Tag Archives: love of God

Jonah: The Drama King

It’s hard for me to read the book of Jonah because I find myself written all through the pages. You remember the story…God sent Jonah to call the wicked people of Nineveh to repentance. Jonah did not heed the voice of the Lord and ran to Tarshish where he fled from the presence of the Lord by hiding away on a boat. The Lord caused a huge storm and the sailors soon realized Jonah’s disobedience was causing the storm. As if Jonah wasn’t already dramatic enough trying to hide from God, he tells the sailors the only way to calm the sea is to throw him overboard. How dramatic!

Then we read that after Jonah (a.k.a Mr. Drama King) was hurled into the sea, the Lord chose a great fish to swallow him up for 3 days where Jonah repented and re-affirmed the call God placed on his life to bring the news of salvation to the people of Nineveh. Once Jonah arrives in Nineveh, he offers the world’s briefest “sermon” as he declares that in forty days Nineveh would be destroyed (3:4). That was the extent of his exhortation; there was no call to repentance, yet the people repented anyway! All seemed like a total win for Jonah the prophet, but while Jonah was obedient to tell the Ninevites what he was commanded to proclaim, his heart wasn’t in it. In fact he was actually angry at the Lord for not destroying them—so angry he asked the Lord to take his life.

Now, if you’re keeping score here, this is twice in a few chapters where Jonah (a.k.a. Mr. Drama King) has asked the Lord to end his life. He was actually angry that his God was “slow to anger and abounding in steadfast love, and relenting from disaster.” Have you ever been angry that the Lord did something you didn’t think was fair? Continue the story with me…

My favorite part of the story comes next. The Lord provides shade for Jonah as he waits outside the city and Jonah is pleased with how the Lord has provided for him, even gives thanks to Him for the shade. But then God sent a worm to eat the plant that was providing shade for him and AGAIN for the THIRD time in this book, Jonah (a.k.a. Mr. Drama King) decides he cannot live and wants to die. Geesh! So, here’s where it gets me every time—the Lord asks Jonah, “do you have a good reason to be angry about the plant?” To which Jonah basically says—“yeah, I do, so much anger that I’d rather die than burn in this sun.” Here’s the zinger: God says, you didn’t work to cultivate this plant which provided you such shade—yet you had compassion (and were thankful) for that plant, weren’t you? The Lord’s point was—I should show compassion on the city of Nineveh just as I’ve shown to you—YOU JUST THINK YOU DESERVE IT and they don’t. Just like Job, “the Lord gives and takes away.” God’s perspective cannot be understood with a finite mind.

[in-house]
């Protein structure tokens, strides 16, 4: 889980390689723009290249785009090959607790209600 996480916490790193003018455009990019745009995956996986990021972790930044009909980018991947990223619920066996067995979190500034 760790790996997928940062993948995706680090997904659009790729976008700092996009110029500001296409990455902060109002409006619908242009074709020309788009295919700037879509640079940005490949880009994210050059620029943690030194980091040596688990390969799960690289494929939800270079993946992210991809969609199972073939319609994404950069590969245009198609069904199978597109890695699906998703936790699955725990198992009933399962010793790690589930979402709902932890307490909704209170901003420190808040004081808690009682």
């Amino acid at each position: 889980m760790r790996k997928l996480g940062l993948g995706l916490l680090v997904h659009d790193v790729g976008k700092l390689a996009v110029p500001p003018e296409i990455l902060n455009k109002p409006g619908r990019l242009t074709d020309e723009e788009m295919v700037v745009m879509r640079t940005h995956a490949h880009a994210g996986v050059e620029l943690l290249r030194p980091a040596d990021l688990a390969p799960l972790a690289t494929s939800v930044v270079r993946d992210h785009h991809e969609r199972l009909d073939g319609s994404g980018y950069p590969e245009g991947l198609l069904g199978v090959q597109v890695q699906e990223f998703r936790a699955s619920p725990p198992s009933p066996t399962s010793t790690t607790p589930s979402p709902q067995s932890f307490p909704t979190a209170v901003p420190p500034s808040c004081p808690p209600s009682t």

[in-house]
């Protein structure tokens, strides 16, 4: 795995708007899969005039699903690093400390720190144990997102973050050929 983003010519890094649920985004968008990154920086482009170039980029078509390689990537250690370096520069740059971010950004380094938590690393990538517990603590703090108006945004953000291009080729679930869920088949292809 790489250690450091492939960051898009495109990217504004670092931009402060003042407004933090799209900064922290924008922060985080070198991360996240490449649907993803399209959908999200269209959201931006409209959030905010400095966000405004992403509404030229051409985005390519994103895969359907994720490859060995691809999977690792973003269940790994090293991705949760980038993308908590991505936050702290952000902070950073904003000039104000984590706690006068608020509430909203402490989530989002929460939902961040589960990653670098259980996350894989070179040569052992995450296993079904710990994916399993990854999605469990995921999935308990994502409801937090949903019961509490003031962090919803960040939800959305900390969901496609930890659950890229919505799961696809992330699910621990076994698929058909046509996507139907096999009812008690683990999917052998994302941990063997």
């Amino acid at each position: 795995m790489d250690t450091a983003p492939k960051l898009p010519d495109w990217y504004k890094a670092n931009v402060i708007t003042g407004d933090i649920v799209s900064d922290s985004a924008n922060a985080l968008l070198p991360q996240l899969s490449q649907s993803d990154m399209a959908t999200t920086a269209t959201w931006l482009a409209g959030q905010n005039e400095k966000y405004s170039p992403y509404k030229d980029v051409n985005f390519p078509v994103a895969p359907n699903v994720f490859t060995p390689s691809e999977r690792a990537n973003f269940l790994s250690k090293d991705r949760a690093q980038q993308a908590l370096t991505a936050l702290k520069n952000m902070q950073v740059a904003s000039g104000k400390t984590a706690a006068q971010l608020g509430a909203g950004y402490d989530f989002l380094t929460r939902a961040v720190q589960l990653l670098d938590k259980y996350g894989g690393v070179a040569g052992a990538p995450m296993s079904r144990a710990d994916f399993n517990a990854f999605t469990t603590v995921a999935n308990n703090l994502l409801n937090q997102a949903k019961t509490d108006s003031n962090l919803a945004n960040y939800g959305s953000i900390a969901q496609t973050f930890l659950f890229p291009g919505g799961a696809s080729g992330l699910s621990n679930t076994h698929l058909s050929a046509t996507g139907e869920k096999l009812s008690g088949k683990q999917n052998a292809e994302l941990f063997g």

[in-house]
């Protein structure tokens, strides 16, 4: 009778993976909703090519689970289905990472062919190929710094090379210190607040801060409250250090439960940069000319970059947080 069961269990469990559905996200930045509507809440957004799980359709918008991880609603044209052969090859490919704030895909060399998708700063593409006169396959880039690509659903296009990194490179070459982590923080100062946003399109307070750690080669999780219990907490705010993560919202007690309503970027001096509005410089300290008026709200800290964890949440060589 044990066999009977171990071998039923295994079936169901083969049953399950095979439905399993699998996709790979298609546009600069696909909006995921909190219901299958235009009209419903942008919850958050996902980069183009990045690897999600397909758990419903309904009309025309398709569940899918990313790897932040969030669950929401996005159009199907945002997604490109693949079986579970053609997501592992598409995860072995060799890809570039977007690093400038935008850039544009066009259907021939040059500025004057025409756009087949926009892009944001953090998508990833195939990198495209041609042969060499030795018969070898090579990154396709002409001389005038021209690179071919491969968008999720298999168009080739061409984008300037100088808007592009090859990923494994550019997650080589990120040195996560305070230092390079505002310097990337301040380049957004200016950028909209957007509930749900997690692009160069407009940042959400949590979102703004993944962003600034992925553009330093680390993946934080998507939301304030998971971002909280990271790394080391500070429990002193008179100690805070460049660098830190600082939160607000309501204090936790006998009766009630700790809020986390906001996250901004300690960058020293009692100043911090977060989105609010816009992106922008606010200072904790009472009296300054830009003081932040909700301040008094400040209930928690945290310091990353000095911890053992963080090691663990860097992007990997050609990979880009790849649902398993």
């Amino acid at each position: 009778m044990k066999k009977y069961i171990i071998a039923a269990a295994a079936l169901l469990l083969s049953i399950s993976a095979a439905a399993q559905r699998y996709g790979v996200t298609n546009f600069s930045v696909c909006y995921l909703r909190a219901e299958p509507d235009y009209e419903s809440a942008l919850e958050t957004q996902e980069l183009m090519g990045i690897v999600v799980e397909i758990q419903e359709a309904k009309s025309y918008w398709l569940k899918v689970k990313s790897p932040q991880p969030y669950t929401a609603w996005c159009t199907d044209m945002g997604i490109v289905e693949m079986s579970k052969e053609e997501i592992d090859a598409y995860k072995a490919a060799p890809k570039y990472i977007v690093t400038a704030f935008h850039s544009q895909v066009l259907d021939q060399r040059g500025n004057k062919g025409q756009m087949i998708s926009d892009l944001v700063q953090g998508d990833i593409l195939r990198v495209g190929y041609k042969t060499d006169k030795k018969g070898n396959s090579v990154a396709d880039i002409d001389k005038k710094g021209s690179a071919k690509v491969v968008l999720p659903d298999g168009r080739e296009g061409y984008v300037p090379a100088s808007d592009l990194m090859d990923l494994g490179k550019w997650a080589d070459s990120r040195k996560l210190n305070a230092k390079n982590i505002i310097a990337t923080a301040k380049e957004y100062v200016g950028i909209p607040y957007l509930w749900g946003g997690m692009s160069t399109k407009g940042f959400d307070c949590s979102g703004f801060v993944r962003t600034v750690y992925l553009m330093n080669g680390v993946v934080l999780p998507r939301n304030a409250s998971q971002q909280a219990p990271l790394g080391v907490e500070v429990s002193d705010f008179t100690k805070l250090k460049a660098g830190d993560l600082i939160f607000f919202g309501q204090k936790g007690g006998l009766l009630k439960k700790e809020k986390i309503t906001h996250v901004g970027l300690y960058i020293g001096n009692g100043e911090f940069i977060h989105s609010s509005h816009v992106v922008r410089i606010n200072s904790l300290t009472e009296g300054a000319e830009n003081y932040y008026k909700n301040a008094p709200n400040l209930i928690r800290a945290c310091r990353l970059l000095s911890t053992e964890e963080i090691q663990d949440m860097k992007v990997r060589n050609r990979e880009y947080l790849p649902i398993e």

My name is Will and I’m a “drama king” like Jonah! While I’ve never officially asked the Lord to take my life, I’ve wallowed in self-doubt and self-pity wanting to give up the calling God has called me to because I’ve been angry with God because I haven’t gotten my own way or thought I knew better than God what His will is for my life (ouch!). Yes, I admit it. My benchmark of “fair” is not always Kingdom focused. I often think I deserve XYZ because I worked hard for it—or earned it in some way. God’s perspective is always so contrary to my human nature. As Paul reminds us in Galatians 2:20, “I have been crucified with Christ. It is no longer I who live, but Christ who lives in me.”